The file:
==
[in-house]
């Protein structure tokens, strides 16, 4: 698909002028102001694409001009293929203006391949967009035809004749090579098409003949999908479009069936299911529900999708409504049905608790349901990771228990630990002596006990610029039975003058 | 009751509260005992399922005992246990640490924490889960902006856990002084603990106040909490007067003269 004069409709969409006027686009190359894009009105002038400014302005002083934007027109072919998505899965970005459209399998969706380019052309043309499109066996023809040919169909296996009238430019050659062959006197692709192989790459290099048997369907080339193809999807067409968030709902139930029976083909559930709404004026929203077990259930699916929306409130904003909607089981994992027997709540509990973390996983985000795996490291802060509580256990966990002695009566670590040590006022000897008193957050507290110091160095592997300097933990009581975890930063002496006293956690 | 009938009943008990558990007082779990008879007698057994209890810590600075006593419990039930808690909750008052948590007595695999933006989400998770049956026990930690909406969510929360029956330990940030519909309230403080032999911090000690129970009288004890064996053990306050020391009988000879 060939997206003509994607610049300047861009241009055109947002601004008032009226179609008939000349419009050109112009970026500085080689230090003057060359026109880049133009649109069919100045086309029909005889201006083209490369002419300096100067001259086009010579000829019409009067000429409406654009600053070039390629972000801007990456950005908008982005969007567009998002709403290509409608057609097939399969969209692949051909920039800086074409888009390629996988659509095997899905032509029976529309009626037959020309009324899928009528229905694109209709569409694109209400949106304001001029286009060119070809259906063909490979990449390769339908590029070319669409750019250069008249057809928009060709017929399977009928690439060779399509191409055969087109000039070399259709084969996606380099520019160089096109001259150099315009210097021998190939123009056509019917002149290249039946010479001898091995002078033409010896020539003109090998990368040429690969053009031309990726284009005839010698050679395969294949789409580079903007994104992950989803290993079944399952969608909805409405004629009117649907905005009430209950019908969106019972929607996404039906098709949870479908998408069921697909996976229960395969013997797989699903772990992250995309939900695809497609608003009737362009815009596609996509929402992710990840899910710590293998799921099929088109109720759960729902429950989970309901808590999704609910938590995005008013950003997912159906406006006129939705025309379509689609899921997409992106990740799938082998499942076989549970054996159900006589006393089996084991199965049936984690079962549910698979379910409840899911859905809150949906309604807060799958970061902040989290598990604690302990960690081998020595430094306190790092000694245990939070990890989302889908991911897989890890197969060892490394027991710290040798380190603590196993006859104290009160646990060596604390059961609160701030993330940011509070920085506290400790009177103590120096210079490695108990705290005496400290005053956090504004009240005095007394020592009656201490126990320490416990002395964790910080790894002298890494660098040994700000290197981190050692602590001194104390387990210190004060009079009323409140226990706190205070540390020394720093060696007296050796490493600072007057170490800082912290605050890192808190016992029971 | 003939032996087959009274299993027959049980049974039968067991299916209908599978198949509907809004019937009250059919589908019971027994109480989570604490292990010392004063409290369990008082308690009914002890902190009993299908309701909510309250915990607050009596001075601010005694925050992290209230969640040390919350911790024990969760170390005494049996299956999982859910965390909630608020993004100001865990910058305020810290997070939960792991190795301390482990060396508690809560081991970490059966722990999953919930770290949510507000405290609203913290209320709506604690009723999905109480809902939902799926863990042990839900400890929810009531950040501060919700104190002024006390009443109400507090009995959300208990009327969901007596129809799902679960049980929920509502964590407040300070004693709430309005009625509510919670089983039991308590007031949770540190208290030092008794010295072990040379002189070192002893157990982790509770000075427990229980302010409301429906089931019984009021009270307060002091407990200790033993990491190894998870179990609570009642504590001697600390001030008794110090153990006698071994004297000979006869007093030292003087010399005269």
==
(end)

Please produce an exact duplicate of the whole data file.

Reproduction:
[in-house]
């Protein structure tokens, strides 16, 4: 698909002028102001694409001009293929203006391949967009035809004749090579098409003949999908479009069936299911529900999708409504049905608790349901990771228990630990002596006990610029039975003058 | 009751509260005992399922005992246990640490924490889960902006856990002084603990106040909490007067003269 004069409709969409006027686009190359894009009105002038400014302005002083934007027109072919998505899965970005459209399998969706380019052309043309499109066996023809040919169909296996009238430019050659062959006197692709192989790459290099048997369907080339193809999807067409968030709902139930029976083909559930709404004026929203077990259930699916929306409130904003909607089981994992027997709540509990973390996983985000795996490291802060509580256990966990002695009566670590040590006022000897008193957050507290110091160095592997300097933990009581975890930063002496006293956690 | 009938009943008990558990007082779990008879007698057994209890810590600075006593419990039930808690909750008052948590007595695999933006989400998770049956026990930690909406969510929360029956330990940030519909309230403080032999911090000690129970009288004890064996053990306050020391009988000879 060939997206003509994607610049300047861009241009055109947002601004008032009226179609008939000349419009050109112009970026500085080689230090003057060359026109880049133009649109069919100045086309029909005889201006083209490369002419300096100067001259086009010579000829019409009067000429409406654009600053070039390629972000801007990456950005908008982005969007567009998002709403290509409608057609097939399969969209692949051909920039800086074409888009390629996988659509095997899905032509029976529309009626037959020309009324899928009528229905694109209709569409694109209400949106304001001029286009060119070809259906063909490979990449390769339908590029070319669409750019250069008249057809928009060709017929399977009928690439060779399509191409055969087109000039070399259709084969996606380099520019160089096109001259150099315009210097021998190939123009056509019917002149290249039946010479001898091995002078033409010896020539003109090998990368040429690969053009031309990726284009005839010698050679395969294949789409580079903007994104992950989803290993079944399952969608909805409405004629009117649907905005009430209950019908969106019972929607996404039906098709949870479908998408069921697909996976229960395969013997797989699903772990992250995309939900695809497609608003009737362009815009596609996509929402992710990840899910710590293998799921099929088109109720759960729902429950989970309901808590999704609910938590995005008013950003997912159906406006006129939705025309379509689609899921997409992106990740799938082998499942076989549970054996159900006589006393089996084991199965049936984690079962549910698979379910409840899911859905809150949906309604807060799958970061902040989290598990604690302990960690081998020595430094306190790092000694245990939070990890989302889908991911897989890890197969060892490394027991710290040798380190603590196993006859104290009160646990060596604390059961609160701030993330940011509070920085506290400790009177103590120096210079490695108990705290005496400290005053956090504004009240005095007394020592009656201490126990320490416990002395964790910080790894002298890494660098040994700000290197981190050692602590001194104390387990210190004060009079009323409140226990706190205070540390020394720093060696007296050796490493600072007057170490800082912290605050890192808190016992029971 | 003939032996087959009274299993027959049980049974039968067991299916209908599978198949509907809004019937009250059919589908019971027994109480989570604490292990010392004063409290369990008082308690009914002890902190009993299908309701909510309250915990607050009596001075601010005694925050992290209230969640040390919350911790024990969760170390005494049996299956999982859910965390909630608020993004100001865990910058305020810290997070939960792991190795301390482990060396508690809560081991970490059966722990999953919930770290949510507000405290609203913290209320709506604690009723999905109480809902939902799926863990042990839900400890929810009531950040501060919700104190002024006390009443109400507090009995959300208990009327969901007596129809799902679960049980929920509502964590407040300070004693709430309005009625509510919670089983039991308590007031949770540190208290030092008794010295072990040379002189070192002893157990982790509770000075427990229980302010409301429906089931019984009021009270307060002091407990200790033993990491190894998870179990609570009642504590001697600390001030008794110090153990006698071994004297000979006869007093030292003087010399005269």